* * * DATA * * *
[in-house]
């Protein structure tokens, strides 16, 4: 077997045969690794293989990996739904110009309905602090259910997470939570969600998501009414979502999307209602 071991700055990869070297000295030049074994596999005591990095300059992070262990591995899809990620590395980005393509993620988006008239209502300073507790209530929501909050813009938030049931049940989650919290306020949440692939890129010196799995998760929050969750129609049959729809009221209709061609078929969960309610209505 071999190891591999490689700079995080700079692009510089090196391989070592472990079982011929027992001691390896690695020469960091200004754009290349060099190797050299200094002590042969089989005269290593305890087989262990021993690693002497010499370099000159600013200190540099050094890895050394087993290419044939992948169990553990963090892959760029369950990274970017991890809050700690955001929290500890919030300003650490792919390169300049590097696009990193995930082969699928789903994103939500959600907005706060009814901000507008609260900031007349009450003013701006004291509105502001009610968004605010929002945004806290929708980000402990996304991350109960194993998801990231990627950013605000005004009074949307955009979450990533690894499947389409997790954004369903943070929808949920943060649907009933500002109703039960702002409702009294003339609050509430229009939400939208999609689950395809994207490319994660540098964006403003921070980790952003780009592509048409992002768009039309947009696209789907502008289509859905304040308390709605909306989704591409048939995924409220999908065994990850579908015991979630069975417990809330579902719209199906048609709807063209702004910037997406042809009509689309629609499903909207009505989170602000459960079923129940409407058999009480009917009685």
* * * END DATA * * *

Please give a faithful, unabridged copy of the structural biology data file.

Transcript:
[in-house]
């Protein structure tokens, strides 16, 4: 077997045969690794293989990996739904110009309905602090259910997470939570969600998501009414979502999307209602 071991700055990869070297000295030049074994596999005591990095300059992070262990591995899809990620590395980005393509993620988006008239209502300073507790209530929501909050813009938030049931049940989650919290306020949440692939890129010196799995998760929050969750129609049959729809009221209709061609078929969960309610209505 071999190891591999490689700079995080700079692009510089090196391989070592472990079982011929027992001691390896690695020469960091200004754009290349060099190797050299200094002590042969089989005269290593305890087989262990021993690693002497010499370099000159600013200190540099050094890895050394087993290419044939992948169990553990963090892959760029369950990274970017991890809050700690955001929290500890919030300003650490792919390169300049590097696009990193995930082969699928789903994103939500959600907005706060009814901000507008609260900031007349009450003013701006004291509105502001009610968004605010929002945004806290929708980000402990996304991350109960194993998801990231990627950013605000005004009074949307955009979450990533690894499947389409997790954004369903943070929808949920943060649907009933500002109703039960702002409702009294003339609050509430229009939400939208999609689950395809994207490319994660540098964006403003921070980790952003780009592509048409992002768009039309947009696209789907502008289509859905304040308390709605909306989704591409048939995924409220999908065994990850579908015991979630069975417990809330579902719209199906048609709807063209702004910037997406042809009509689309629609499903909207009505989170602000459960079923129940409407058999009480009917009685």